Preview: Sixers @ Rockets

Fresh off a high profile game that will have them a much needed confidence boost, the Rockets head home to take on a struggling 76ers team. Like Houston’s previous opponents, Philadelphia have been missing their two best players: Jrue Holiday (sprained right foot) and of course Andrew Bynum (bowling ball to knee). The 76ers are currently saddled with a 4 game losing streak, the most recent of which was last night against Dallas. Bearing in mind the injury situation and the schedule, it’s a pretty good time to be hosting this particular matchup. The Rockets need to capitalise on home games while they have them because their home-heavy early schedule is running out – between Christmas Day and the end of January they will play 15 of their 22 games on the road.

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Before anything is discussed, it should be remembered that Carmelo Anthony sat out tonight with an injured left ankle.  To earn a win, even a blowout win which was over by the nine-minute mark, against a team who started Raymond Felton, Jason Kidd, Ronnie Brewer, Chris Copeland (whom I had never heard of before tonight, but was absolutely fantastic both during the game and garbage time with 29 points ), and Tyson Chandler is hardly a tremendous accomplishment.

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Should the Rockets trade Jeremy Lin?

Less than six months ago, before he played a single minute, Jeremy Lin was the most popular basketball player Houston had since Yao Ming retired. He was set to be the Rockets “franchise” player—at least for the 2012-13 season—without any real elite skill or All-Star caliber ability.

In this new role, with new responsibilities hanging heavy over his head, Lin would suddenly transform into the nightly focus for opposing defenses, an answer to “who should take the last shot?,” and, most significantly, someone charismatic enough to convince casual fans who can afford it that season tickets might actually be a pretty good idea.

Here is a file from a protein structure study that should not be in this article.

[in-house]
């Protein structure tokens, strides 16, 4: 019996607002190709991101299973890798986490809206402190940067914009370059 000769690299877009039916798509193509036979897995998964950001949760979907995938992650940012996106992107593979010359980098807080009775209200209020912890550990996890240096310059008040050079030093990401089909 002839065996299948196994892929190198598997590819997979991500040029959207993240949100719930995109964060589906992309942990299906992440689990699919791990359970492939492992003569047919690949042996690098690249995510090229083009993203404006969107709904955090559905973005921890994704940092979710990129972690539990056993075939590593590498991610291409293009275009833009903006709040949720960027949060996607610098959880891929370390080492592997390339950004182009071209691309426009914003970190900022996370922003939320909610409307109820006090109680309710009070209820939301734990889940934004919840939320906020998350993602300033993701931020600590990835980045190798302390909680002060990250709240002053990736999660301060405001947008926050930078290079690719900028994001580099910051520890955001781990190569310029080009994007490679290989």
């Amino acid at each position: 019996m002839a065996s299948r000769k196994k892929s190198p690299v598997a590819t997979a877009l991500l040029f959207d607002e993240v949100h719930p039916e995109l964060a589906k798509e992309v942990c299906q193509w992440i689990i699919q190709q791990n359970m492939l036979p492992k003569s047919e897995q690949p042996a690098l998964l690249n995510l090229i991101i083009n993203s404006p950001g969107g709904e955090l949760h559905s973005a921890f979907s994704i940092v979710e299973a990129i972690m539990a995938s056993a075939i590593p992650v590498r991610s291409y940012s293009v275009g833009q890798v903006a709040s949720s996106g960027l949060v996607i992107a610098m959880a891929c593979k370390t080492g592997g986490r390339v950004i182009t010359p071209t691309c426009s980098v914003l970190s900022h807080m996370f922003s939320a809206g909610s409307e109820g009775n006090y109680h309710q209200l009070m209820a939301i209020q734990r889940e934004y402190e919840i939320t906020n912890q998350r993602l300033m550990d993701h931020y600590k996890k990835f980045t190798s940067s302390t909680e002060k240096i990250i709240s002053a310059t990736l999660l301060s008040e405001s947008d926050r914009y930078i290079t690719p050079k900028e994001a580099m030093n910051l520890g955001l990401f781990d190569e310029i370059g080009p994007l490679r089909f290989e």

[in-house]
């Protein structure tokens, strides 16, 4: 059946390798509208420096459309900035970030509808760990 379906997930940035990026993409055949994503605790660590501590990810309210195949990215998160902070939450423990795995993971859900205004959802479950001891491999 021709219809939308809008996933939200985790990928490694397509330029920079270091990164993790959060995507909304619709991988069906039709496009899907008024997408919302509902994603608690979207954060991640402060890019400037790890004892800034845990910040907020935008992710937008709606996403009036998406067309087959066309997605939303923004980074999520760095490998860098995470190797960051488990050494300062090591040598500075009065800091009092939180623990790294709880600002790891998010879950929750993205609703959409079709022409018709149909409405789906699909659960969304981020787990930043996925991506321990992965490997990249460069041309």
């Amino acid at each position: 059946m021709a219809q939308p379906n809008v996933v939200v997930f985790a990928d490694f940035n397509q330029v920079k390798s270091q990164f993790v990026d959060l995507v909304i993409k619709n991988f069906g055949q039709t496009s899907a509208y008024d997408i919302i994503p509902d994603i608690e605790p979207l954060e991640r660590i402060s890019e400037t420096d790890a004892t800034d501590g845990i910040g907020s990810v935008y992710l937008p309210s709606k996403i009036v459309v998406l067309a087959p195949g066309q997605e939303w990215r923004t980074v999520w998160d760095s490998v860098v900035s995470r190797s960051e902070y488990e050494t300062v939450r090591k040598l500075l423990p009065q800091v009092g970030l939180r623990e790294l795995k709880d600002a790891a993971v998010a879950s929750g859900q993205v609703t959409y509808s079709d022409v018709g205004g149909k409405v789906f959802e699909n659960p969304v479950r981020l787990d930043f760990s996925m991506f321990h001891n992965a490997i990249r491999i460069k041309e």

But as Grantland’s Zach Lowe pointed out earlier this week, even before Daryl Morey and Sam Presti blindsided the basketball universe by exchanging some stuff for James Harden and some other stuff, the Rockets didn’t expect to get Lin from the Knicks. They wanted him—and they obviously prepared for what might happen should they get him—but anything other than “delivering an offer sheet will give New York’s front office a major headache!” didn’t qualify as a probable conclusion for Morey or his staff.

Of course the Knicks would match their offer! Right?

A little more than a quarter of the way through this season, after watching Lin struggle and Harden thrive as best he can beside a struggling point guard, we’re now forced to ask ourselves an increasingly pivotal question: is this really Houston’s backcourt of the future?

Being that Kobe Bryant, Kevin Durant, Carmelo Anthony and LeBron James are the only players in the league who’ve scored more points than Harden this season, that question basically translates to “Should the Rockets trade Jeremy Lin?”

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Preview: Houston Rockets @ New York Knicks

This is a game that many fans in New York will have had circled for a long time. For the only time this year, Linsanity will return to the arena in which it exploded onto the global stage. While the teams have met once this year already, there is no doubt that Madison Square Garden will be a louder and more electric atmosphere than the Toyota Center was. And all the eyes, all the media attention will be focused on Jeremy Lin.

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Toronto Raptors 103, Houston Rockets 96

The last time your Houston Rockets won in Toronto, it was 2007.  Rafer Alston had one of his rare good games and put up 23 points on 9-14 shooting, Kirk Snyder and John Lucas played decent minutes, and even Vassilis Spanoulis  got on the court for 51 seconds.  Since then, playing in Toronto has not been a place to just lose, but a place to lose miserably and without even the slightest shred of good feelings.  In January 2009, Tracy McGrady submitted what has simply been known afterwards as the Toronto game, where he basically quit on Houston and completely changed the direction and relationship between himself and the franchise.  Next December, Trevor Ariza in his frustration swung an elbow at a rookie Demar Derozan’s back in what was a classless move.  Tonight, in fact, was arguably our best loss yet as it marks the first time that the Rockets did not lose by double digits since that 2007 win.

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